Writer: Marjorie Liu
Artist: Sana Takeda
Letterer: Russ Wooton
Review by Jeremy Bauer
“Monstress” is one of those books that affects your body as you read it. Your breathing shallows, pupils dilate, and your nerves send tiny ripples throughout your body as though you’re a pond being disturbed. This is what art does to the body when it’s operating at high levels. Like your favorite painting or a great song, it keys into you and unlocks a depth you might be afraid of. It shakes you, moves the stiffness from you, leaving a renewed vibrancy in its wake.
Written by Marjorie Liu (“X-23,” “Astonishing X-Men”) with art by Sana Takeda (“X-23″ with Liu, “Ms. Marvel”), “Monstress” takes place during a stalemate in a war between humans and magical beings, referred to in the book as “Arcanics.” We’re introduced to this world during an auction of Arcanics to wealthy, powerful humans. One such Arcanic being auctioned is the protagonist, Maika, a 17-year-old girl with a brand of a vertical eye on her chest missing half of her left arm.
The power of “Monstress” lies partially in its juxtaposition between vulnerability and strength. The first page of the book shows Maika naked with a collar around her neck as the auctioneer describes her to potential buyers. While a character would normally appear very vulnerable in such a situation, there is an anger and strength in Maika’s eyes. Somehow she appears to be in control.
The world of “Monstress” is fairly solidified in the first few pages of the book. The combination of Maika’s inner monologue and Takeda’s art establishes the time period, the uneasiness of the stalemate, provides information about each side of the war, and shows the various kinds of monsters that emerge during wartime; from opportunists to sadists, and to those created when surviving trauma means risking a dangerous metamorphosis.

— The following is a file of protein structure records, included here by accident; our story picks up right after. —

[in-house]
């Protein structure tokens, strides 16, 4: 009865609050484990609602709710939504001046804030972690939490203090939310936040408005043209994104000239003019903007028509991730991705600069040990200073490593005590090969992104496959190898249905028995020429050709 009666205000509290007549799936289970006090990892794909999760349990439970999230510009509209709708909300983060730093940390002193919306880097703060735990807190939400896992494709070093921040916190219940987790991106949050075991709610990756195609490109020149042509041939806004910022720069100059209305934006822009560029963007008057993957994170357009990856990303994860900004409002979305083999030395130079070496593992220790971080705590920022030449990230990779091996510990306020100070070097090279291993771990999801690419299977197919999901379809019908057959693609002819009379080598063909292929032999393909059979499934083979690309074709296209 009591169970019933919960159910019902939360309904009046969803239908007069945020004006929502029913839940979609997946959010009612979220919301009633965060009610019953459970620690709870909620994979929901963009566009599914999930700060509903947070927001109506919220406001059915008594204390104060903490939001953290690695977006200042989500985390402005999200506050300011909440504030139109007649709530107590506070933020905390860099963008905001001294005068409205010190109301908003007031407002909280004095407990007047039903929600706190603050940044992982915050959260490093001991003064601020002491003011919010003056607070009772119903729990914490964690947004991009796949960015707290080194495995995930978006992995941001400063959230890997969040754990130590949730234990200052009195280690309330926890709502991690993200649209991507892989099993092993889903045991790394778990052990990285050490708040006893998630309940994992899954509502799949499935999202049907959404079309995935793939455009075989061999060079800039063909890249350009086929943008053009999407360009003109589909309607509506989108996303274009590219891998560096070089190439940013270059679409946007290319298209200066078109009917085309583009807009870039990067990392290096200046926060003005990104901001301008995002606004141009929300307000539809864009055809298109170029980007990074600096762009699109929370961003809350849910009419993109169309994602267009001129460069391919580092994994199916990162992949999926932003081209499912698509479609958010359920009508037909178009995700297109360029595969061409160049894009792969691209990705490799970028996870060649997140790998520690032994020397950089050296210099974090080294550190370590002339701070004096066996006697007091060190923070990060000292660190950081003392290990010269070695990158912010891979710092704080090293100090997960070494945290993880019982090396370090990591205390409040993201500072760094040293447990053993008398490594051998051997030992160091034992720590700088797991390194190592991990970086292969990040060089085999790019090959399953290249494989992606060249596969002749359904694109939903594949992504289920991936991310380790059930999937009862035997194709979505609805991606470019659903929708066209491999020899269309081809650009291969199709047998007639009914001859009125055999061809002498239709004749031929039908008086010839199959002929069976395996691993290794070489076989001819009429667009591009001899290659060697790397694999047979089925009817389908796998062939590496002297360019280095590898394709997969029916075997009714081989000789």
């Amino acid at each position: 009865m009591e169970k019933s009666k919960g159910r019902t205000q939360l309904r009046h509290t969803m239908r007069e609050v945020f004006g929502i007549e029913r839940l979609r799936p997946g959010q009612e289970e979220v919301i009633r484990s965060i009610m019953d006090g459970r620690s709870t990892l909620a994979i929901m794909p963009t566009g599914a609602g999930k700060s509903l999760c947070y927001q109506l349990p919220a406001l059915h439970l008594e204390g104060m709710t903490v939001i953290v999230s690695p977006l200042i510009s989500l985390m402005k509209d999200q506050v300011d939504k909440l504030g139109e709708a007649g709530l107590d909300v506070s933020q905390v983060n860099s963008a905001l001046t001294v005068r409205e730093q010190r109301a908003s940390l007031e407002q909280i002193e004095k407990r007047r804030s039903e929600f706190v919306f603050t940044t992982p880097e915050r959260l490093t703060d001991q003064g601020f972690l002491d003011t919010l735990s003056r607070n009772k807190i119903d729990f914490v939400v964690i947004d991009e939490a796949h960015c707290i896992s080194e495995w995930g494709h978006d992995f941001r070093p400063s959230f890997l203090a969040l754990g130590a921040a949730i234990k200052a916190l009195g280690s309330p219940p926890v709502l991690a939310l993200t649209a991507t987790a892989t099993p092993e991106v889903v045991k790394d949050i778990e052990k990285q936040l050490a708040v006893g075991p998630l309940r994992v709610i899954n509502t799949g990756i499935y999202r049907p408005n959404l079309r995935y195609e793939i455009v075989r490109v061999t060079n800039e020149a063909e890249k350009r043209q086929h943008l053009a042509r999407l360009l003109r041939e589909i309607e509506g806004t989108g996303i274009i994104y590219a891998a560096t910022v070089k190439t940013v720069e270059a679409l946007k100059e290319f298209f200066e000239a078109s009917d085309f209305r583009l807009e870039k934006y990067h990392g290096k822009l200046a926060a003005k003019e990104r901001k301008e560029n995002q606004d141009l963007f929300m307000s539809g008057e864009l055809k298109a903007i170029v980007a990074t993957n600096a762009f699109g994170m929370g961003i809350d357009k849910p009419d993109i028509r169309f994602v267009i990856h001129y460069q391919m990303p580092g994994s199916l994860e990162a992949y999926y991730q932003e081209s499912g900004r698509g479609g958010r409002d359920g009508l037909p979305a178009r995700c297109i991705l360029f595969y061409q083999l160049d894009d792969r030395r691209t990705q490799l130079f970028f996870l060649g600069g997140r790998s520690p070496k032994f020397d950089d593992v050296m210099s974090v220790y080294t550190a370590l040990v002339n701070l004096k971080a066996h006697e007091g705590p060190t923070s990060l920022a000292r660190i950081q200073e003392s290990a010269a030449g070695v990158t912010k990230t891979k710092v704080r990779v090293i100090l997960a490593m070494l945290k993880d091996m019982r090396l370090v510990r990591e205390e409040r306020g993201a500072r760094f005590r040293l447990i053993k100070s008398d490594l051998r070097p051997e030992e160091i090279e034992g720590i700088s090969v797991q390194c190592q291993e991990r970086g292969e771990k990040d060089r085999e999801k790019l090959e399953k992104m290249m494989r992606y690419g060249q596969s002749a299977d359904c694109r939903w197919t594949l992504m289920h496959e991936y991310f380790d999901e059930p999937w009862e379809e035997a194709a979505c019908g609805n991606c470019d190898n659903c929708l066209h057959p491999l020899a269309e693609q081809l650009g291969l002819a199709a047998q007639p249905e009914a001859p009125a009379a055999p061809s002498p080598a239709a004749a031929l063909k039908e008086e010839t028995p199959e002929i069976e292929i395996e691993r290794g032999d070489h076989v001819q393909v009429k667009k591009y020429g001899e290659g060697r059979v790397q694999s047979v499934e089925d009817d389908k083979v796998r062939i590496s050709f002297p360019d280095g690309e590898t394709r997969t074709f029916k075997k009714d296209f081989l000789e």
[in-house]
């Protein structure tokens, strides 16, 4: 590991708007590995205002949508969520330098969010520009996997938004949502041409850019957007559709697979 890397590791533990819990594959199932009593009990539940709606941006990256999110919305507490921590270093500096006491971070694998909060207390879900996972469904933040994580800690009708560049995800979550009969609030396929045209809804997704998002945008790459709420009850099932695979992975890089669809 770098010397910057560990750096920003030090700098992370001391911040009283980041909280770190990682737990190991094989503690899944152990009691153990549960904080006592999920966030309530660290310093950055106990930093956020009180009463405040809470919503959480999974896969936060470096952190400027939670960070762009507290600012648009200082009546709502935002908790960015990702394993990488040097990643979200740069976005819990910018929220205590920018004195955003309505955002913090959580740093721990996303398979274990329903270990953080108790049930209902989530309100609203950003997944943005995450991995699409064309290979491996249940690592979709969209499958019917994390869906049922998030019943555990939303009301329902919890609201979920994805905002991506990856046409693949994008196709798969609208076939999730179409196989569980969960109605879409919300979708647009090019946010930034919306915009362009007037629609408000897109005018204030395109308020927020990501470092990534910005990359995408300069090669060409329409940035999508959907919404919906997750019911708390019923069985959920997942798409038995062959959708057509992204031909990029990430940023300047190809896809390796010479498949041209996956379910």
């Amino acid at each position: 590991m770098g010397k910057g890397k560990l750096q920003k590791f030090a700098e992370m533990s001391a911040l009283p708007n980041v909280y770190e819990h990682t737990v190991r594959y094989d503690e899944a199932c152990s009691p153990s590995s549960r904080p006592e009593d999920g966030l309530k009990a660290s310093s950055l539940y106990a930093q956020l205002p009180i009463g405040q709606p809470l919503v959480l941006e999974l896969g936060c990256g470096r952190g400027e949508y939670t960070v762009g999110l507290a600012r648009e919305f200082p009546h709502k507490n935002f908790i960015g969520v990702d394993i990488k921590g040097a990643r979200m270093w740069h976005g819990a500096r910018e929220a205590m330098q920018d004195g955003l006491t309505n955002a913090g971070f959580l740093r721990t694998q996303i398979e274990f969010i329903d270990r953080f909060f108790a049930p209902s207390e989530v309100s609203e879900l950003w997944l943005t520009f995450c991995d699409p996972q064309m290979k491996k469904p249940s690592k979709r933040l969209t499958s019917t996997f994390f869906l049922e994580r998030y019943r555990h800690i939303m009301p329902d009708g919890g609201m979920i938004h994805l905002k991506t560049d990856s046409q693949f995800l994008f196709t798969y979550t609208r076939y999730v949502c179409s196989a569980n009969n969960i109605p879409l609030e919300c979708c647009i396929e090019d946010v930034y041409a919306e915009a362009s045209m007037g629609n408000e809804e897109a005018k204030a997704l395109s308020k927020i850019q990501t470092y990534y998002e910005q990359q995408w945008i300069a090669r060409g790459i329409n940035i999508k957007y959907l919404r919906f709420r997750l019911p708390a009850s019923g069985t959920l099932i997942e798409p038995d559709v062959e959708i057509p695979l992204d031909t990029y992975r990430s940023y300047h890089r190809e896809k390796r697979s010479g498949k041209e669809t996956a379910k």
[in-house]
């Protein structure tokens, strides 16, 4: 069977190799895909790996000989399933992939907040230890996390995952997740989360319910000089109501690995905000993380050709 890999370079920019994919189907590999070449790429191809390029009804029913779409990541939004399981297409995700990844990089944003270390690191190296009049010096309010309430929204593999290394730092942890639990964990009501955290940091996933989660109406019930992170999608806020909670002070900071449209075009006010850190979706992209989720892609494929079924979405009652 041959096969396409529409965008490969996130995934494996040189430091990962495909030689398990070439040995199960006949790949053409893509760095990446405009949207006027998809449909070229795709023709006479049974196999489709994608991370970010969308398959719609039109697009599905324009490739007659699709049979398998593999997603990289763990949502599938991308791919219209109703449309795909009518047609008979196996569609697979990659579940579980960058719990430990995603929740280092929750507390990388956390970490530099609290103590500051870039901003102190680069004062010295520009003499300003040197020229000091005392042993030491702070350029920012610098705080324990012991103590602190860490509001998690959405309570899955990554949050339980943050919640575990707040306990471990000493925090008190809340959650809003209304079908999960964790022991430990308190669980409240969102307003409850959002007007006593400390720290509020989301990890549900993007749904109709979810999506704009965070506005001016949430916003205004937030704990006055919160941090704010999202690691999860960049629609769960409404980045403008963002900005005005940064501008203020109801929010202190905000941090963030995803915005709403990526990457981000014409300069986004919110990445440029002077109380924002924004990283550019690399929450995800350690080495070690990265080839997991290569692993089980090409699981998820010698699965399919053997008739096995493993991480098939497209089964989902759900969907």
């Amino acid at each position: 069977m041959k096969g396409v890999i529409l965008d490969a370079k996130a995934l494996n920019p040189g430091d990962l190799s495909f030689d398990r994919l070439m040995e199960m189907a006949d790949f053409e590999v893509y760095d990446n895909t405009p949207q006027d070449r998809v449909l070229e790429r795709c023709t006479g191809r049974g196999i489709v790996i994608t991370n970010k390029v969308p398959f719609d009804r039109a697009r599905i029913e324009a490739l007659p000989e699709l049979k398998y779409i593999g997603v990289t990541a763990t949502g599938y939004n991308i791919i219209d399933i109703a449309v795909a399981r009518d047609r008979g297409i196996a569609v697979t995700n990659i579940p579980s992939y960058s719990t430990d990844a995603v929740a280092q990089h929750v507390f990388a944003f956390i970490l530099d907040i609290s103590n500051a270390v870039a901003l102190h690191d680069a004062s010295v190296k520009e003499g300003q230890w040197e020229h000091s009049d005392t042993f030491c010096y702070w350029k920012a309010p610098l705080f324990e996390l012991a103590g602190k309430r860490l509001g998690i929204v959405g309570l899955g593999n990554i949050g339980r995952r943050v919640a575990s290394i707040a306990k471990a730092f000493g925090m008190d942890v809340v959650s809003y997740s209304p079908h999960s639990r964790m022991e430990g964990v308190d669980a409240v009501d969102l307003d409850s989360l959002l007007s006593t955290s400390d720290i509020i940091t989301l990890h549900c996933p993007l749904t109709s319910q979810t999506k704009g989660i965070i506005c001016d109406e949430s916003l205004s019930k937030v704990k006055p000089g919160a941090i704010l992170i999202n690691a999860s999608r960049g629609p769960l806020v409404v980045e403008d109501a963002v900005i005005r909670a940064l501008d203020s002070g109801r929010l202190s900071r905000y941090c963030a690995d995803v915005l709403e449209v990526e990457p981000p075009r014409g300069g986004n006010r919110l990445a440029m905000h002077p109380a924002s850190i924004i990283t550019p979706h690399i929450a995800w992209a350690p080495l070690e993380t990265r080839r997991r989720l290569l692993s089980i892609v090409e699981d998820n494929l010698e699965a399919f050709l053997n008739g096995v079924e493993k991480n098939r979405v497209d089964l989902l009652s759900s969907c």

The story moves to exploring the Cumaea, an entire faction of monsters of the opportunist and sadist categories. A quick Wikipedia search of “cumaea” reveals an allusion to the ancient Greek colony Cumae, which was said to have contained an entrance to the underworld, an oracle, and the Cumaean Sybil—a priestess in charge of the oracle. The Cumaea in “Monstress” are referred to as nuns and witches, and appear to be aligned with the humans studying their enemy, the Arcanics. The allusion to ancient Cumae helps to paint the Cumaea as bridging the gap between the magical world and the human world while exploring how such a bridging of worlds could be accomplished and why. In the case of the Cumaea, studying the Arcanics seems to be strictly in the service of understanding and attaining their power.
As the reader learns about the horrors the Cumaea, especially Lady Sophia, inflict on Arcanics in their pursuit of power, we get flashbacks of Maika’s life just one month prior. This is when the narrative’s intricacy becomes apparent. As Maika’s demeanor betrays earlier in the story, she has a plan and is much more dangerous than she first appears.